“Put your hands behind your knees," shouts the title character in Deadpool 2, "and get down on your head!”
While the self-regenerating meat sack in a red and black suit is usually steady with quips and comebacks—even when performing gun fu or slicing through goons with twirling swords—this scene takes Deadpool out of his element of gleeful violence. He’s making first arrest of a renegade mutant as a (minor spoiler alert) trainee of the X-Men in front of TV cameras and the watchful, CGI-generated eyes of his wannabe mentor, Colossus. Under such pressure, the “merc with a mouth” stumbles over his words.
Such awkward verbal flubs are common joke lines in sitcom and movie scripts—as anyone who has seen I Love You, Man knows—but it’s not uncommon for people in real life to fumble their words during an anxiety-inducing moment, be it a chance encounter with a crush, a run-in with an ex, meeting one’s idol, or trying to fit into a high-prestige group. “Everyone has these moments,” says psychologist Ty Tashiro, author of Awkward: The Science of Why We’re Socially Awkward and Why That’s Awesome. “Anxiety is one of the biggest predictors of flubbing words.”
Anxiety and awkwardness create a lot of mental noise and distraction, which can drain mental resources from other processes, like finding and using the correct words. “If you experience strong emotion, fear, or any negativity-based feeling, it makes it harder to figure out these words,” Tashiro says. Part of the reason is that awkward people engage in bottom-up brain processing, Tashiro says. They tend to see situations as an accumulation of details to absorb. “In top-down processing, a person goes to a party and their first thought is that the tone of the room is positive or neutral. Most people who are bottom-up [in their brain processing] are putting together the pieces and are in a rush to put it together.
Awkward people, who are self-critical and analyze environments for potential threats to their insecurities, are doing more mental work than non-awkward people capable of “joining in the sing-song of the moment,” Tashiro says. “Especially because of speed demands, it’s amazing how many cues [awkward] people are taking in,” he adds. When a person is not able to focus on speech, non-word placeholders, like “ugh” and “um” sneak in, and “Nice to meet you” becomes “Niece to feed you.”
This kind of misspeaking is more common to impromptu conversations than planned ones, says Jason Moser, director of the Clinical Psychophysiology Lab at Michigan State University, who frequently researches anxiety. Public speaking is a common fear, but planned speeches have a structure that makes it less likely you'll trip over your words, Moser says. “In conversational speech, you have to react on the fly.”
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Anxious people, according to Moser’s research, have a greater tendency to monitor themselves for errors and chastise themselves in the moment, creating another distraction from managing their word flow. While most the research on anxiety focuses on people with anxiety disorders, the theory of many psychologists is that “trait anxiety and state anxiety work the same way,” Moser says. “The same negative thoughts have the same effect.” So the mental overload that causes speaking difficulty for people with anxiety disorders also causes it for people with average temperaments at particularly anxious times.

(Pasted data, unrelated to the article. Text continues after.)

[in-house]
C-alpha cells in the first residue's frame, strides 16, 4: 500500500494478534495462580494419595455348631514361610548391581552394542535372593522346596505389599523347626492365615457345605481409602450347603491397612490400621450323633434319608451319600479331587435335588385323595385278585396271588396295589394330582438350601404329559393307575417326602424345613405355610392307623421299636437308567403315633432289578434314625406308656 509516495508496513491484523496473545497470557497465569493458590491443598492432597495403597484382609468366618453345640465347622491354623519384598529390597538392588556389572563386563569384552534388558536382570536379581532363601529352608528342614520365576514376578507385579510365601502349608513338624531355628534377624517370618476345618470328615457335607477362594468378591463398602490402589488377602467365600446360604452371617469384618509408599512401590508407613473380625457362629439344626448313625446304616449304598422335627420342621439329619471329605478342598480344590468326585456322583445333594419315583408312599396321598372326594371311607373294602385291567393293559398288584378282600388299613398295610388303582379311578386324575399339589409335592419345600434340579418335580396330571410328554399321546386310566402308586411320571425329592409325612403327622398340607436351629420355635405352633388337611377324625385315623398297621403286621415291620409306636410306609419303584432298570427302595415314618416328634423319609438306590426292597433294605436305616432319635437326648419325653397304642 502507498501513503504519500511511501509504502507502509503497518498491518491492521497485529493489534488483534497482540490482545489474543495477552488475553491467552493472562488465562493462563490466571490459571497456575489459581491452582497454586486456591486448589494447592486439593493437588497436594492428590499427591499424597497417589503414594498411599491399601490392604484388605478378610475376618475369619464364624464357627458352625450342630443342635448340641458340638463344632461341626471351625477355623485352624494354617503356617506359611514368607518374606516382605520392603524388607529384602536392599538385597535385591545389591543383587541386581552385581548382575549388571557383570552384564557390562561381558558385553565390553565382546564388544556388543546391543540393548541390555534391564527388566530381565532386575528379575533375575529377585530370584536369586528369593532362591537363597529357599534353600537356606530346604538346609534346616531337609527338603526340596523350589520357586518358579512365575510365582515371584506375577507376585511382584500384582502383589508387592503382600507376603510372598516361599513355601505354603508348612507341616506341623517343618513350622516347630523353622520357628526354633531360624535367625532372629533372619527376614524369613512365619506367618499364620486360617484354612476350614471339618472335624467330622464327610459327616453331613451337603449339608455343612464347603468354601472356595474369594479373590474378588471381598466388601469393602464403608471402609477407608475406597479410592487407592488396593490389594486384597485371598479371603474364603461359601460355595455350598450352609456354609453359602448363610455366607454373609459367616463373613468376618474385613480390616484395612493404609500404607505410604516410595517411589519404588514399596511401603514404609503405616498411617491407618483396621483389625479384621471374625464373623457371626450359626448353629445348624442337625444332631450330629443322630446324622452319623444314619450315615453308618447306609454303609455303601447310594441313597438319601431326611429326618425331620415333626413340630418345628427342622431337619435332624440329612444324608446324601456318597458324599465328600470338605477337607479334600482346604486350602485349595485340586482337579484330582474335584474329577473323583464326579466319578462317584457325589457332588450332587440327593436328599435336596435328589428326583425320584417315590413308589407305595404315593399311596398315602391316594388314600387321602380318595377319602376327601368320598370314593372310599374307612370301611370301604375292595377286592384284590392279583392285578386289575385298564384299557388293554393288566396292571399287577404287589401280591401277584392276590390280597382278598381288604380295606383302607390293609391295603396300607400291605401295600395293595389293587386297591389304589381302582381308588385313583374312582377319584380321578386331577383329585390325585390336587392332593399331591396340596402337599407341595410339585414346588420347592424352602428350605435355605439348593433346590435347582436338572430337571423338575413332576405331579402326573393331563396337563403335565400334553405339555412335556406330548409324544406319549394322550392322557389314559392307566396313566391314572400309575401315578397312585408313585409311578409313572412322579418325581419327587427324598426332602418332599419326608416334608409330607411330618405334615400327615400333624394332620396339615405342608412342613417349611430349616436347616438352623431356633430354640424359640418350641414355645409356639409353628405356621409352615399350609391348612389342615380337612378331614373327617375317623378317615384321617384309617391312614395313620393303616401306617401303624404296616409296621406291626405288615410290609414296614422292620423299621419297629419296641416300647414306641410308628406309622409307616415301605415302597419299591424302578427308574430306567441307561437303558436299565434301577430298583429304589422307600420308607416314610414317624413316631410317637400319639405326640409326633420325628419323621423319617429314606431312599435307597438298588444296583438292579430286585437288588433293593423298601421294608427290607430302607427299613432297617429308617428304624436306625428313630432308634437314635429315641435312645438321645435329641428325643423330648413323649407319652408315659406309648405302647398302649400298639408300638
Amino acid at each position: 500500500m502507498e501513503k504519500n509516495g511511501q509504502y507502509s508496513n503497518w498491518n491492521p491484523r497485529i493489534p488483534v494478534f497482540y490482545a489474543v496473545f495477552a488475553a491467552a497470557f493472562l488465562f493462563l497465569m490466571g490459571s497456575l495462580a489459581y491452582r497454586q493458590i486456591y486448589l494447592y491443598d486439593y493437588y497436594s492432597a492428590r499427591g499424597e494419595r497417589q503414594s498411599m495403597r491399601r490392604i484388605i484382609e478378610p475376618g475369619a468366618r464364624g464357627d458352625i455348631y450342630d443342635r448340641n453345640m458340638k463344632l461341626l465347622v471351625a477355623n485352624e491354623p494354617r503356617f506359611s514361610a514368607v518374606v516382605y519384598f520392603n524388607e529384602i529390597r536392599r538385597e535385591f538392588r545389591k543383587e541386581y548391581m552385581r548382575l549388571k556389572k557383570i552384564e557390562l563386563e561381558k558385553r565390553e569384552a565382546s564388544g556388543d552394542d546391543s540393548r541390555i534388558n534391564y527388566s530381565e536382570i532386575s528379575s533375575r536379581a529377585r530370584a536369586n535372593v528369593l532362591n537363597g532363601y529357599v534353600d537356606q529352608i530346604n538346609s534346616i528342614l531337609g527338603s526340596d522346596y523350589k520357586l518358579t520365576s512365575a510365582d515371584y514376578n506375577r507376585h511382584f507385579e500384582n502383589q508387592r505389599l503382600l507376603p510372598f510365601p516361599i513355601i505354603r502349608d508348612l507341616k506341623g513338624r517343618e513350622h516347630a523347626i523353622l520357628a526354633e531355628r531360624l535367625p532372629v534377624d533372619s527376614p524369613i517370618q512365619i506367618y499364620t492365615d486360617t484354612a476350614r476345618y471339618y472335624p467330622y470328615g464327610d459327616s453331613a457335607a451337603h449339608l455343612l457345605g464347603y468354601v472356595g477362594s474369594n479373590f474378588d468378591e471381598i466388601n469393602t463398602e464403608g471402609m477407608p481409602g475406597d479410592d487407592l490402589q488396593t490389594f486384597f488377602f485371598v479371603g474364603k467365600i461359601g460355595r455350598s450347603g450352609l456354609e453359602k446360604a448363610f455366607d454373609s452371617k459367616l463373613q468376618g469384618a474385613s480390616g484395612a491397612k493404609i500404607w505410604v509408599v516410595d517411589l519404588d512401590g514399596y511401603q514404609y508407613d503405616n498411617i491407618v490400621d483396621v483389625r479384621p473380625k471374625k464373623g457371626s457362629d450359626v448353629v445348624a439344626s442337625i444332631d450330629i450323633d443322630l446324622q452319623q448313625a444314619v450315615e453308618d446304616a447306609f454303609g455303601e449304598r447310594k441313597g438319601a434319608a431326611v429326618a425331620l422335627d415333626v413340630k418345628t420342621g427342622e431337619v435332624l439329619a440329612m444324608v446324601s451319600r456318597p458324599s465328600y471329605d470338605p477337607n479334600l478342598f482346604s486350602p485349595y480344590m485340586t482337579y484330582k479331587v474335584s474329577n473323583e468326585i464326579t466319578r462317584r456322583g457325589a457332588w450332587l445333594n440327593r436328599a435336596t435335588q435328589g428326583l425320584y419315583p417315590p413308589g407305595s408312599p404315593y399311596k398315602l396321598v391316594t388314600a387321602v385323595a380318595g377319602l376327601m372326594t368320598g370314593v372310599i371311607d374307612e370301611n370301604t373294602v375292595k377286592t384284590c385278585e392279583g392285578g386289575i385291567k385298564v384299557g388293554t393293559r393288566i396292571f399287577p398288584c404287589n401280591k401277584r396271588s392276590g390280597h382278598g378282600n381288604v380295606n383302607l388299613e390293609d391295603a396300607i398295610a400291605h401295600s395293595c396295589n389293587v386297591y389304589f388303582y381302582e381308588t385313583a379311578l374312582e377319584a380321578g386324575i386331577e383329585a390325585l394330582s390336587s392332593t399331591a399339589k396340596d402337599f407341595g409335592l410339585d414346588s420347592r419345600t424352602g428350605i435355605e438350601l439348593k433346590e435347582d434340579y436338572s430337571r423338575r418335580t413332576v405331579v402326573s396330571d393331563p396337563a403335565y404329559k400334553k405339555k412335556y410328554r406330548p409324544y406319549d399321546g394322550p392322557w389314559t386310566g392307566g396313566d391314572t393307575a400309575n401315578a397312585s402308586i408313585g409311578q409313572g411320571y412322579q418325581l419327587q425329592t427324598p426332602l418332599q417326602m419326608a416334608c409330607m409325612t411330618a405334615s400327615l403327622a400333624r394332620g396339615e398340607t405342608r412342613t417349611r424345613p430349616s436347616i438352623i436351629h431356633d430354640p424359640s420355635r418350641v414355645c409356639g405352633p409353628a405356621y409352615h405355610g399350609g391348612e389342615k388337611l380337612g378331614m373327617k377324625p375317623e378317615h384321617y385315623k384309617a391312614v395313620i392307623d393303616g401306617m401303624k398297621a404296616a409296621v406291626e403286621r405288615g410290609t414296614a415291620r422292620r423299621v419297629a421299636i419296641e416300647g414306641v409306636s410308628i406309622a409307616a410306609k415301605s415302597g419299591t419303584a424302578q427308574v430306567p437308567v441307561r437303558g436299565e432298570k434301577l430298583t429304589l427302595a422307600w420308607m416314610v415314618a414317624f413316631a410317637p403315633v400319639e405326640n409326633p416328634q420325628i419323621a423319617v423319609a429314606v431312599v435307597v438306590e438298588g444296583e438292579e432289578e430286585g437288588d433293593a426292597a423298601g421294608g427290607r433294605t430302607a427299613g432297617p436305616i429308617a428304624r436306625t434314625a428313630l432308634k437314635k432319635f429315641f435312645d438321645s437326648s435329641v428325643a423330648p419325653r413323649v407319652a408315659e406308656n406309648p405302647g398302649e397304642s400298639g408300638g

A study from the National Institute of Mental Health, published in 2013, tried to replicate the impact of anxiety on mental tasks in non-anxious people. Twenty-seven all-around healthy individuals agreed to complete a series of tasks testing their spatial reasoning and memory of letter sequences. Some received a slight electric shock at random intervals, meant to recreate the effect of anxiety. Unsurprisingly, the people under constant threat of pain performed worse than those who were not.
A 2001 paper in the journal Language and Speech tried to find links between situations and rates of disfluency, a category of speech blunders that includes false starts, accidental repetitions of words, filler utterances (like “ugh” and “um”) and incoherent mumbling. The researchers found that errors were more common in mentally demanding situations. (Subjects were separated by age category, as older people are naturally more prone to disfluencies.)
Speakers were more error-prone when they had to discuss an abstract concept than an easier one: Some subjects were tasked with completing geometric puzzles together, others with discussing photos of children. The pairs putting shapes into a whole had 13 percent more speaking errors than the pairs cooing over cute kids. Speakers also made more flubs when assigned the role of directing the conversation, seven disfluencies per 100 spoken words compared to five for subjects designated “matchers” who merely had to participate in the conversation.
The results would not be a surprise to anyone trying to find the rights words under a torrent of nervousness: The greater the mental load, the more difficult it was to speak.
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